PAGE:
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Probe opened into Colosseum restoration deal

A probe has been opened into Rome's deal with shoe king Diego Della Valle to restore the Colosseum, according to a trade union that appealed against the allegedly "secret" deal. 


Uil, Italy's third-biggest union, said Rome prosecutors and the Audit Court, Italy's highest administrative court, were investigating its claims that proper tender procedures were not used when Della Valle signed the deal with Roberto Cecchi, then government commissioner for Rome's central archaeological area, almost exactly a year ago. 

Uil and consumer groups also object to Della Valle, head of the Tod's footwear empire, getting exclusive rights to use the Colosseum logo for 15 years. Cecchi, who is now culture undersecretary in Mario Monti's emergency government, inked the deal with Della Valle on January 21, 2011. 

Della Valle stepped in to bankroll the project after several other groups dropped out. 

The businessman has been hailed as a saviour for the ancient arena, whose state of decay has been highlighted by the recent fall of several pieces of masonry. 

Currently, the two-year restoration is scheduled to begin in March, although Rome Mayor Gianni Alemanno called for the start date to be brought forward on December 28, amid the fresh controversy over the state of the monument. 

A piece of tufa rock fell off the Colosseum on Christmas Day and another was reported to have broken off two days later. Although the second incident was denied by art authorities, UNESCO voiced concern over the ancient amphitheatre's state of repair. 

The reported crumbling of the monument spurred headlines like Colosseum Raining Down On Tourists, while news reports recalled a famed prophecy, attributed to the Venerable Bede, that "as long as the Colosseum stands, Rome will stand; when the Colosseum falls, so will Rome, and with it the world". 

Alemanno called the news of the probe "madness". 

"First let's see if the news, announced by a trade union, is true. From the outside, since it concerns the culture ministry, it frankly seems madness. Let us restore the Colosseum. Do you want it to fall into pieces," the mayor told reporters. "I am indignant about this continual, disgraceful operation to sink the sponsorship to restore the world's most important monument".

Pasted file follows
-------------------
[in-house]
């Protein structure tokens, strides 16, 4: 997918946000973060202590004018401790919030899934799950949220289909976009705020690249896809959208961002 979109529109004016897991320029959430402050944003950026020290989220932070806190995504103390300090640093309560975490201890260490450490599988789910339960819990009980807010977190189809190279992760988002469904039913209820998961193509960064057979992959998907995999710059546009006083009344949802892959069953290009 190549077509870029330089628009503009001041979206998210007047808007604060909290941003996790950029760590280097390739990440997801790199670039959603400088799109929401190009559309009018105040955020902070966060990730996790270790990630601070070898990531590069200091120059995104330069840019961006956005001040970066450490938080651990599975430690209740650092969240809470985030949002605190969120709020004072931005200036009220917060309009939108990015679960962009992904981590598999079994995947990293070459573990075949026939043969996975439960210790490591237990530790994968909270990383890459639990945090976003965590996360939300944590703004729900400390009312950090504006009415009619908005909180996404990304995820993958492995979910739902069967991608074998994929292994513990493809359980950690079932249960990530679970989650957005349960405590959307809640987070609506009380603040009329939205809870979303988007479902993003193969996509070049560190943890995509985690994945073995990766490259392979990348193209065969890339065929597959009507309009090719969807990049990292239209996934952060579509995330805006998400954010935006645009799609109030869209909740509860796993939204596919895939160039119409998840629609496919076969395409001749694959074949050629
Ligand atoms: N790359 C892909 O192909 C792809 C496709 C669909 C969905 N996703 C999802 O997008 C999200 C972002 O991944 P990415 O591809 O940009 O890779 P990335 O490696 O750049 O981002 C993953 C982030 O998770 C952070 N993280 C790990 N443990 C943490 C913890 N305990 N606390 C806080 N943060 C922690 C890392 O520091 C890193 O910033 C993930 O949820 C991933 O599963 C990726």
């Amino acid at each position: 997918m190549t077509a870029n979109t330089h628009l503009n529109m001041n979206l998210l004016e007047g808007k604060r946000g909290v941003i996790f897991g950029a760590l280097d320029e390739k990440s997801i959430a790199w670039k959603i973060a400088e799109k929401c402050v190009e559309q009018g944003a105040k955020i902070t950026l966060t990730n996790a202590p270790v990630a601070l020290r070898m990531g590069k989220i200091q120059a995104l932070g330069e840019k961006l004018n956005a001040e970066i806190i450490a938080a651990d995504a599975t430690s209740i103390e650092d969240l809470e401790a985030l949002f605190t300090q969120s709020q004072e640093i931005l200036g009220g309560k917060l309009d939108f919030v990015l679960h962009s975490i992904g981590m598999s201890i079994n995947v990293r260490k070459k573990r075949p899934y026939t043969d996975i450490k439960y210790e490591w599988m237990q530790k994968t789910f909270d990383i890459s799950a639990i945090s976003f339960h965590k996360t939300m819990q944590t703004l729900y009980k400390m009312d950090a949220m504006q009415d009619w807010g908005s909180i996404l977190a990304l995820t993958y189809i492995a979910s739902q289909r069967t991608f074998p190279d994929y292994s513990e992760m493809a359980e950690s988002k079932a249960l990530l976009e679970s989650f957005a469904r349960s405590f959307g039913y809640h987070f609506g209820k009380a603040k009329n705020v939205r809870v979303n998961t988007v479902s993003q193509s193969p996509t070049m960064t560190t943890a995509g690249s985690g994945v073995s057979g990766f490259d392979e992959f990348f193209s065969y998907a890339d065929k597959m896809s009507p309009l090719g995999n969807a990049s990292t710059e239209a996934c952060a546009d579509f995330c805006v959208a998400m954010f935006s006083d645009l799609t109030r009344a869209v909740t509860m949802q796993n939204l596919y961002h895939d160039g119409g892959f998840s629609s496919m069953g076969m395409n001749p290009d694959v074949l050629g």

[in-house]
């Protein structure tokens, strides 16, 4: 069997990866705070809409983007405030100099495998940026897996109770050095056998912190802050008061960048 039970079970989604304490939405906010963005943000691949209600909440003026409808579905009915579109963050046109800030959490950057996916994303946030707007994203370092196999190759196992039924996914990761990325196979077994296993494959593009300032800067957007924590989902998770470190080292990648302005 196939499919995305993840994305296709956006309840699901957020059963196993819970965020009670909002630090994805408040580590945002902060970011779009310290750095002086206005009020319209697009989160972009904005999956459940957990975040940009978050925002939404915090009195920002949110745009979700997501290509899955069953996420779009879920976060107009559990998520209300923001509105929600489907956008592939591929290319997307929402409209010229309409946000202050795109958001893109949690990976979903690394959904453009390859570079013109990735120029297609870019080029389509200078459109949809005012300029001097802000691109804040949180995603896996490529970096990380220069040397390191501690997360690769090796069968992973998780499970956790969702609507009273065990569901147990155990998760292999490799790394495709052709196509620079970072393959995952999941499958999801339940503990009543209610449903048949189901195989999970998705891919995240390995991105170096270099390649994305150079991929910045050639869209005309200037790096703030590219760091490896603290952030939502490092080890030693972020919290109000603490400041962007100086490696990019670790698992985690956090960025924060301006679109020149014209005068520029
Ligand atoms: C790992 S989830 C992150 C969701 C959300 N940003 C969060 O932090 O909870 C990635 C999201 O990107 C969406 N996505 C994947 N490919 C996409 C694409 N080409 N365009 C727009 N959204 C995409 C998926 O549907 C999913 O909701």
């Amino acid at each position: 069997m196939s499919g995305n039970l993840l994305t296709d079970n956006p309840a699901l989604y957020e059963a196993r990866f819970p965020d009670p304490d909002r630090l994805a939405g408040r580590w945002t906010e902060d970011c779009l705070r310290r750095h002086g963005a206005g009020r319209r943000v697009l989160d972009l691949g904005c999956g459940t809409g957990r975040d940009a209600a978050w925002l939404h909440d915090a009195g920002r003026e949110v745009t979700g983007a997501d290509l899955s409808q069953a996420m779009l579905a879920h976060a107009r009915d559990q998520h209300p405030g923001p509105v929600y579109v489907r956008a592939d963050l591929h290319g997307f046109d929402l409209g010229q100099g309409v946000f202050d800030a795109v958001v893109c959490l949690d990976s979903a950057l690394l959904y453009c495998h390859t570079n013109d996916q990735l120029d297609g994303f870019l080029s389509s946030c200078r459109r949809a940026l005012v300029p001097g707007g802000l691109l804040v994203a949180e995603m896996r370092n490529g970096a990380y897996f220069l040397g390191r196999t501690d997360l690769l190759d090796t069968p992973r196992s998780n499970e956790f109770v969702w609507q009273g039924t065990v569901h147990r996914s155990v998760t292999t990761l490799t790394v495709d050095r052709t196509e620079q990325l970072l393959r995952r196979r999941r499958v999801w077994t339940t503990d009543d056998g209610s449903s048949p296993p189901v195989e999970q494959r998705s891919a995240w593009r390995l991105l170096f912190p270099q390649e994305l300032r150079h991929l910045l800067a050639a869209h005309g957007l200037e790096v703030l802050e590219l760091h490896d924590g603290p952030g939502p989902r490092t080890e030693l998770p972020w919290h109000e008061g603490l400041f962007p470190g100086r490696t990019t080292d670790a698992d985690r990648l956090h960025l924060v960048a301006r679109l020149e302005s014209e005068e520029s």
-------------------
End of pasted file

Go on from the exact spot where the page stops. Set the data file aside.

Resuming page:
Alemanno recently voiced satisfaction that legal hurdles raised by consumer groups had been overcome so that the work could proceed. 

"I have spoken with Culture Undersecretary Roberto Cecchi and we have finally overcome the last challenge lodged at the Lazio administrative court," Alemanno told Vatican Radio. It's been madness having to be stalled for a year when there's a private businessman giving us 25 million euros for the Colosseum's restoration and in exchange asking nothing but the privilege of talking about it," the mayor said. 

Consumer groups had objected to Della Valle getting allegedly free publicity for funding the project. The much-needed renovation of Rome's most famous monument, which will take 24-36 months to complete, involves restoring the north and south facades and the underground areas, and building a 1,600-square-meter reception area with a bookshop. This will also increase the area of the monument the public can visit by 25%. 

Della Valle, CEO of Tod's, is financing the efforts to heal the monument, which is close to 2,000 years old and feeling its age. He has promised not to put any advertising hoardings on the work in a break with many other restoration schemes across Italy. 

Speaking last year, Alemanno called it "an example of socially responsible entrepreneurship''. 

Begun in 72 AD, the Colosseum, or Flavian Amphitheatre, is considered one of the greatest works of Roman architecture and engineering. It is 189 meters by 156 meters and covers an area of 24,000 square meters. 

Capable of seating 50,000 spectators, it was used for gladiatorial contests, mock sea battles, executions and re-enactments of mythological dramas. 

Source: ANSA [January 11, 2012]
TANN

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